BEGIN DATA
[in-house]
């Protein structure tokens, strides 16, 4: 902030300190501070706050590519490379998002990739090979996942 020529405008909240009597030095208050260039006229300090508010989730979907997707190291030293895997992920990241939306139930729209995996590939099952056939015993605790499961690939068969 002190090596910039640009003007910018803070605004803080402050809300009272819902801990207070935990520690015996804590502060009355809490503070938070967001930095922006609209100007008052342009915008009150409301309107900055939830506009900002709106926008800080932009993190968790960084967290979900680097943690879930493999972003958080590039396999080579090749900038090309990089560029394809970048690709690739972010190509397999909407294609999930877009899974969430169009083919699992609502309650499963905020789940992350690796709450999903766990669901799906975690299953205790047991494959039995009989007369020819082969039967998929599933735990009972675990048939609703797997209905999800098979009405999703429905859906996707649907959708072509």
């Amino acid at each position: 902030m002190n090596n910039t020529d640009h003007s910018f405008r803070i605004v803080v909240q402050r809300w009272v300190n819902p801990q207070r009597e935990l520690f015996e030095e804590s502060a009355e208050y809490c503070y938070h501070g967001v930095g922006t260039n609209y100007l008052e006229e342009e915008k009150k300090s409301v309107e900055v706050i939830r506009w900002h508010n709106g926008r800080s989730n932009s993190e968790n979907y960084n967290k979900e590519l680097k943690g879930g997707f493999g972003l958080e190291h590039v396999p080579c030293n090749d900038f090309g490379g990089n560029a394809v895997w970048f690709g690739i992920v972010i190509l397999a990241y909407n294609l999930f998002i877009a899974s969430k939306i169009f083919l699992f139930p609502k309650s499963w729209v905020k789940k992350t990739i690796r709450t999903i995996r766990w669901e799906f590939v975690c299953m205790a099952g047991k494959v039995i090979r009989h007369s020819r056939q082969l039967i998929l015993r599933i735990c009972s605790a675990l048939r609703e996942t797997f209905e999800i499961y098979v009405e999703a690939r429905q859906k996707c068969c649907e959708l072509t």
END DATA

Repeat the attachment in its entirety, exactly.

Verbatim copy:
[in-house]
């Protein structure tokens, strides 16, 4: 902030300190501070706050590519490379998002990739090979996942 020529405008909240009597030095208050260039006229300090508010989730979907997707190291030293895997992920990241939306139930729209995996590939099952056939015993605790499961690939068969 002190090596910039640009003007910018803070605004803080402050809300009272819902801990207070935990520690015996804590502060009355809490503070938070967001930095922006609209100007008052342009915008009150409301309107900055939830506009900002709106926008800080932009993190968790960084967290979900680097943690879930493999972003958080590039396999080579090749900038090309990089560029394809970048690709690739972010190509397999909407294609999930877009899974969430169009083919699992609502309650499963905020789940992350690796709450999903766990669901799906975690299953205790047991494959039995009989007369020819082969039967998929599933735990009972675990048939609703797997209905999800098979009405999703429905859906996707649907959708072509």
């Amino acid at each position: 902030m002190n090596n910039t020529d640009h003007s910018f405008r803070i605004v803080v909240q402050r809300w009272v300190n819902p801990q207070r009597e935990l520690f015996e030095e804590s502060a009355e208050y809490c503070y938070h501070g967001v930095g922006t260039n609209y100007l008052e006229e342009e915008k009150k300090s409301v309107e900055v706050i939830r506009w900002h508010n709106g926008r800080s989730n932009s993190e968790n979907y960084n967290k979900e590519l680097k943690g879930g997707f493999g972003l958080e190291h590039v396999p080579c030293n090749d900038f090309g490379g990089n560029a394809v895997w970048f690709g690739i992920v972010i190509l397999a990241y909407n294609l999930f998002i877009a899974s969430k939306i169009f083919l699992f139930p609502k309650s499963w729209v905020k789940k992350t990739i690796r709450t999903i995996r766990w669901e799906f590939v975690c299953m205790a099952g047991k494959v039995i090979r009989h007369s020819r056939q082969l039967i998929l015993r599933i735990c009972s605790a675990l048939r609703e996942t797997f209905e999800i499961y098979v009405e999703a690939r429905q859906k996707c068969c649907e959708l072509t």